Biology:Inonotus dryadeus

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Inonotus dryadeus
Temporary image of Inonotus dryadeus
Inonotus dryadeus on an oak tree
Scientific classification
I. dryadeus
Binomial name
Inonotus dryadeus
(Pers.: Fr.) Murr.[1]

Polyporus dryadeus Pers.: Fr.

Inonotus dryadeus, commonly known as oak bracket, warted oak polypore, weeping polypore or weeping conk, is an inedible species of fungus belonging to the genus Inonotus, which consists of bracket fungi with fibrous flesh. Most often found growing at the base of oak trees, it causes white rot and decay of the trunks. It secretes an amber liquid which weeps from tubes in its upper surface.


A photograph showing a close-up view of the fruit body of the fungus and liquid oozing from tubes in its upper surface
A close-up of the fruit body showing its exudate.

The thick fruiting body of Inonotus dryadeus varies in size from 5 cm to 30 cm in width,[2] although specimens up to 75 cm have been found.[3] Its velvety upper surface is cream to rusty brown with a yellower margin, and is pitted with tubes up to 3 cm deep which ooze an orange-brown liquid when the fruit body is young,[1][4] hence the name "weeping conk".[3]

On the buff underside there are 4–6 fine pores per millimetre. These are initially greyish-white but mature to yellow or ochre.[5]

The flesh is soft and fibrous, yellow-brown in colour and has an unpleasant odour.[4]


The spores are white, smooth and globose, with dimensions in the range of 6.5–8×7–8 μm.[2]

Similar species

I. cuticularis grows on beech, sycamore and elm.

Habitat and distribution

Inonotus dryadeus is a parasitic saprobic fungus,[1] with spores entering wounds on broadleaf trees (predominantly oak, although sometimes maple, elm and chestnut).[4] It grows close to the ground on the trunk, thickly attached, and either singly or in groups.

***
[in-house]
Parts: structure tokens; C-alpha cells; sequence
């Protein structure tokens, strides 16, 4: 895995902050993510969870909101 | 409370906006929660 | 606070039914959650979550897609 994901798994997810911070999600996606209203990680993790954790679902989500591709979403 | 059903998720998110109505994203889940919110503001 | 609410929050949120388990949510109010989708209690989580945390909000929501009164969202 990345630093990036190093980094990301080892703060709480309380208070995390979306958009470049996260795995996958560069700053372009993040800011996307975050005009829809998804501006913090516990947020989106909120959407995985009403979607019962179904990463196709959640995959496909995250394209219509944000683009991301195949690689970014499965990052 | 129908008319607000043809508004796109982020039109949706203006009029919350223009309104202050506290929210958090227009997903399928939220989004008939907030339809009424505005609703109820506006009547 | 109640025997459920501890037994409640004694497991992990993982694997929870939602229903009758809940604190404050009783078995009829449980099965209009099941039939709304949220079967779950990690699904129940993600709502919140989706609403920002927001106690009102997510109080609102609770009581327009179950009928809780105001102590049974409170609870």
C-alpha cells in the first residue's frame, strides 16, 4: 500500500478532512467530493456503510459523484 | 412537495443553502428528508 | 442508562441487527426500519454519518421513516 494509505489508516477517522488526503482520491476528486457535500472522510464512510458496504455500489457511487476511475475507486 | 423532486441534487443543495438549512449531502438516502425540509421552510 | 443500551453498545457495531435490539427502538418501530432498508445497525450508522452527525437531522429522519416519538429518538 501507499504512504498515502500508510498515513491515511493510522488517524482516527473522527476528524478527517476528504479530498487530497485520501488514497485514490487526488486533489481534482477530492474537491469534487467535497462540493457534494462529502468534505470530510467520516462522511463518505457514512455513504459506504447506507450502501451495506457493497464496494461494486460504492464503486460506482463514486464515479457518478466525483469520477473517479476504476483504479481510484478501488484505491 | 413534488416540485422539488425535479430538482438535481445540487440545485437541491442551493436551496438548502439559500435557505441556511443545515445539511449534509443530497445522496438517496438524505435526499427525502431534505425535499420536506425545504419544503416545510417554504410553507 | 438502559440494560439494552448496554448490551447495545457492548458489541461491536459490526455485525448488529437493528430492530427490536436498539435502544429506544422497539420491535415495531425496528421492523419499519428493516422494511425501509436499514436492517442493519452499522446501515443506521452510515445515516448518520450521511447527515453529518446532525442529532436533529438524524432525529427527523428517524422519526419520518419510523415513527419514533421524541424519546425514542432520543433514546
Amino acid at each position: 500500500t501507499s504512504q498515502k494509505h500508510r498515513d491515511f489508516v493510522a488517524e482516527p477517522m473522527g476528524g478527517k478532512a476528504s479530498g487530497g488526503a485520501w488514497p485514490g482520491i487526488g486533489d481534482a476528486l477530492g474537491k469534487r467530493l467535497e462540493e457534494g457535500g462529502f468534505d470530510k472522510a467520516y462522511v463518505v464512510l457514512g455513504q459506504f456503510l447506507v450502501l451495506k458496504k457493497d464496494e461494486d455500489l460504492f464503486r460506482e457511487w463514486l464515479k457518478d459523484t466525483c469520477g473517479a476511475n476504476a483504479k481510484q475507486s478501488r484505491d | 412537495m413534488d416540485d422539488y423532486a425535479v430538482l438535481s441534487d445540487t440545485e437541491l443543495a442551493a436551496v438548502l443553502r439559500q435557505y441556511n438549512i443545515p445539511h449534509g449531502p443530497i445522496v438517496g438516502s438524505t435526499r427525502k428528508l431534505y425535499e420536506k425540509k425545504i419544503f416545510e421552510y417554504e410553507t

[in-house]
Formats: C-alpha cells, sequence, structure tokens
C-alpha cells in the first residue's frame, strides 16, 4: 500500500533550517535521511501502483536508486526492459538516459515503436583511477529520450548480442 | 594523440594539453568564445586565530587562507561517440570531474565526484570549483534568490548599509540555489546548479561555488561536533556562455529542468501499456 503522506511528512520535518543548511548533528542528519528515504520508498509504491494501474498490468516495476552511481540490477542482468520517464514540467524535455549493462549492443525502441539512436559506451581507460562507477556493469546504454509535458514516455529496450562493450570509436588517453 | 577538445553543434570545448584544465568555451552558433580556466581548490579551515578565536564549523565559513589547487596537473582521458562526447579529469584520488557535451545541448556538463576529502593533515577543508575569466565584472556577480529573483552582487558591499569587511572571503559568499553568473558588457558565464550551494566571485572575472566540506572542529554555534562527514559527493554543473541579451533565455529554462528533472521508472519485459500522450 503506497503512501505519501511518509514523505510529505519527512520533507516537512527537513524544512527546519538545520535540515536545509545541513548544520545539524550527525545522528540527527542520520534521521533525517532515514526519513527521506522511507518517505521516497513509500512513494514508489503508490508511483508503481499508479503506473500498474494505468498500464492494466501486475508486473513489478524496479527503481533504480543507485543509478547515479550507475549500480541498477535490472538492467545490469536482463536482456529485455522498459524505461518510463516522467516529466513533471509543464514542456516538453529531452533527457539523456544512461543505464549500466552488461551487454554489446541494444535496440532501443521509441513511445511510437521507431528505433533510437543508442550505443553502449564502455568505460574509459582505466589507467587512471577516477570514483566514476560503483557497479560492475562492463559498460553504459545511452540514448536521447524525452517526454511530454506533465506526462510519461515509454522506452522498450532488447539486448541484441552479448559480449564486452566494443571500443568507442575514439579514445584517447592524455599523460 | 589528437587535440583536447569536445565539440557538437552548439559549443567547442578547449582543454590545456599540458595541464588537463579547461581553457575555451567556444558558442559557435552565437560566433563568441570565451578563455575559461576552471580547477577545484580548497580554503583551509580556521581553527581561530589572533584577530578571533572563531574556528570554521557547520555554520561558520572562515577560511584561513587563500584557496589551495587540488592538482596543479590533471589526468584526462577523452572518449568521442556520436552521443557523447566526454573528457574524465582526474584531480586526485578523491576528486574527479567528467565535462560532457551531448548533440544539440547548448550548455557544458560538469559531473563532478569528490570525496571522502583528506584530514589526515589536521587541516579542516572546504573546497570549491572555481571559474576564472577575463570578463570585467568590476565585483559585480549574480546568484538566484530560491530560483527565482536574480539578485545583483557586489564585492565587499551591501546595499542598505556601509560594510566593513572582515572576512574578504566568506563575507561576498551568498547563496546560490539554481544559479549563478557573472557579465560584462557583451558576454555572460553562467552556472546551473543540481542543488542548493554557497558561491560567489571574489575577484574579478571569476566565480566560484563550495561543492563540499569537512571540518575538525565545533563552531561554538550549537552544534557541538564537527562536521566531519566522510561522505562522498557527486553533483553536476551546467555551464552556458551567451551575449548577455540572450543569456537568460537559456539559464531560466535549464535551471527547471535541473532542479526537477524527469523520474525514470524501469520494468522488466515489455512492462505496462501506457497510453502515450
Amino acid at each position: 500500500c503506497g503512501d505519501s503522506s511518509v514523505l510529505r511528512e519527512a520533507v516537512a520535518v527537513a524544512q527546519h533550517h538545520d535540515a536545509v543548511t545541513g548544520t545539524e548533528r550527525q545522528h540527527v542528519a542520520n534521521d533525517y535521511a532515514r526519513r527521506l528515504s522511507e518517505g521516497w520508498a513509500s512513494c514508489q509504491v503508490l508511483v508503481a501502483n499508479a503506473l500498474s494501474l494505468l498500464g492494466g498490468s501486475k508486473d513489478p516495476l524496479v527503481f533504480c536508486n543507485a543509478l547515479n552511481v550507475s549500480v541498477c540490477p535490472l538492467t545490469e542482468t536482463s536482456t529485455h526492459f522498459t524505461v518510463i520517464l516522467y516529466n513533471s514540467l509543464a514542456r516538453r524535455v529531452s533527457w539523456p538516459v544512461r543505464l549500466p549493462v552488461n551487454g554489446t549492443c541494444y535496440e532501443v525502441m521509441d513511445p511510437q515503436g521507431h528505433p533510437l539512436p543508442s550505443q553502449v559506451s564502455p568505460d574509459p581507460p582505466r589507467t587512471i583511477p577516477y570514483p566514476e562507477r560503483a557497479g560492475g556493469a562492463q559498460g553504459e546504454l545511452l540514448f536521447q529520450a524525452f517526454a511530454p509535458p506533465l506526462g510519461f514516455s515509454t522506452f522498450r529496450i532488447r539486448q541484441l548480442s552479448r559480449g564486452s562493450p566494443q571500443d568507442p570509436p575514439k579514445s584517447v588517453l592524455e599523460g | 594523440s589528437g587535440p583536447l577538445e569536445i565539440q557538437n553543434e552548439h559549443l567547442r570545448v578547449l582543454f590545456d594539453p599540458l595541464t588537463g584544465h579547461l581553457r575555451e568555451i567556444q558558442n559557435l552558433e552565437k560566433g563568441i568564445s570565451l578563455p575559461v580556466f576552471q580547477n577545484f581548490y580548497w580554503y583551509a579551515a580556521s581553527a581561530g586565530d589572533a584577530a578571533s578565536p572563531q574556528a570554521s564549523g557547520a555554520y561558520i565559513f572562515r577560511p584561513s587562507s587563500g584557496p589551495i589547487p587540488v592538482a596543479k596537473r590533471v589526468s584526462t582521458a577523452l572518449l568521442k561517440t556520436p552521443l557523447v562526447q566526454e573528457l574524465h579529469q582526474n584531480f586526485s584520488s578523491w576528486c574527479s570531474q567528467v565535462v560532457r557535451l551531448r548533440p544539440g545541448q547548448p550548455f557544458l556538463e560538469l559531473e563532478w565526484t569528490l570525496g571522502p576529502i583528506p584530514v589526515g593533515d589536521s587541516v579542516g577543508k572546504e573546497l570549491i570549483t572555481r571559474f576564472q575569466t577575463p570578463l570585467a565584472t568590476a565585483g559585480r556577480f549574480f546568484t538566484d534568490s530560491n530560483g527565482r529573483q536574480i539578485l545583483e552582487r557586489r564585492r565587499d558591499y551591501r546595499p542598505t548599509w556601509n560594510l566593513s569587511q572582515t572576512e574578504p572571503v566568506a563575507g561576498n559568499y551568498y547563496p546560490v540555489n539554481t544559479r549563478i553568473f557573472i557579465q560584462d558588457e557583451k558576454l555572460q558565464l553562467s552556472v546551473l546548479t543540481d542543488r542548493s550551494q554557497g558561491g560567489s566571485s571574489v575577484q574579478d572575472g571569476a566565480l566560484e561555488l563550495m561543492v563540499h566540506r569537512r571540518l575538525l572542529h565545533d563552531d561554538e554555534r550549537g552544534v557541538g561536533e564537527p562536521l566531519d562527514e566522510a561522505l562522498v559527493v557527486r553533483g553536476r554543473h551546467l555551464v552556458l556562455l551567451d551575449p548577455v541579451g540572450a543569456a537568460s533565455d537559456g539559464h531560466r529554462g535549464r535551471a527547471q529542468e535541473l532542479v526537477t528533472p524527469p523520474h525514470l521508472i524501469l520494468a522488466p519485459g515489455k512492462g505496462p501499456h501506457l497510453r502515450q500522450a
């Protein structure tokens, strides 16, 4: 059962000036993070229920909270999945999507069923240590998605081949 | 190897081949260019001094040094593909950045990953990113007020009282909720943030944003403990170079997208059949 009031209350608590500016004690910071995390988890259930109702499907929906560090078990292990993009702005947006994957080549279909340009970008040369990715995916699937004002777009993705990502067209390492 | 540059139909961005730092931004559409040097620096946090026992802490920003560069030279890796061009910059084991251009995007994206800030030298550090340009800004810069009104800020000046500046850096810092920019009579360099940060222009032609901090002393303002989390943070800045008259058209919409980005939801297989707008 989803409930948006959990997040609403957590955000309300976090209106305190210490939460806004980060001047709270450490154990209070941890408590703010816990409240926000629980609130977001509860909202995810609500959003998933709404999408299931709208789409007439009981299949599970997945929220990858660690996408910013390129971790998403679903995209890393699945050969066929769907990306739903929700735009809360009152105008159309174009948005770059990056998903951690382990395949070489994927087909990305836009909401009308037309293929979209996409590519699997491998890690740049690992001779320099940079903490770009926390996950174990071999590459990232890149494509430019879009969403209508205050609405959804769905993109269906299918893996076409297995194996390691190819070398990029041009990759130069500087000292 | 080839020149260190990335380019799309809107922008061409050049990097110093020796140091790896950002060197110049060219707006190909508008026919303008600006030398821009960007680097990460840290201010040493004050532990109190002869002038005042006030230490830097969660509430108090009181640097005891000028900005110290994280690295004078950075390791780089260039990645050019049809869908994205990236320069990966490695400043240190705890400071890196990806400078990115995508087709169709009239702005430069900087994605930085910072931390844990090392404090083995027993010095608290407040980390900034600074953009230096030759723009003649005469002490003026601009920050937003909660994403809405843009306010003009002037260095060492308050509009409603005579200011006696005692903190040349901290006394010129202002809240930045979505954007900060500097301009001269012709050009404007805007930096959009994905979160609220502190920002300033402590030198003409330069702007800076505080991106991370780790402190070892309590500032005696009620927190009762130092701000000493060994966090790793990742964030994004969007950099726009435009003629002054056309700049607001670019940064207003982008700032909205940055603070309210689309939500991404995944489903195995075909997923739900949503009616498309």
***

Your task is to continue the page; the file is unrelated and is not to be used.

It has been observed in North America and temperate northern Europe, where it is described as widespread but locally common.[4] Fruiting occurs in summer and autumn, but fruit bodies may overwinter and persist for several years, eventually turning black and cracked. Presence of a fruit body may indicate that the mycelium has penetrated and weakened the root crown of the tree.[3]


  1. 1.0 1.1 1.2 Gary Emberger (2008). "Inonotus dryadeus". Messiah College. Retrieved 30 July 2010. 
  2. 2.0 2.1 Pegler, David (2001) [1990]. Mushrooms & Toadstools of Britain and Europe. Kingfisher field guides. Kingfisher Books Ltd. p. 155. ISBN 978-0-86272-565-5. 
  3. 3.0 3.1 3.2 Swiecki, Tedmund; Bernhardt, Elizabeth (July 2006). "A Field Guide to Insects and Diseases of California Oaks". United States Department of Agriculture. Retrieved 30 July 2010. 
  4. 4.0 4.1 4.2 4.3 Evans, Shelley; Kibby, Geoffrey (June 2004). Fungi. Pocket Nature. Dorling Kindersley. p. 226. ISBN 978-0-7513-3696-2. 
  5. Sterry, Paul; Hughes, Barry (September 2009). British Mushrooms & Toadstools. Collins Complete Guides. Collins. p. 286. ISBN 978-0-00-723224-6.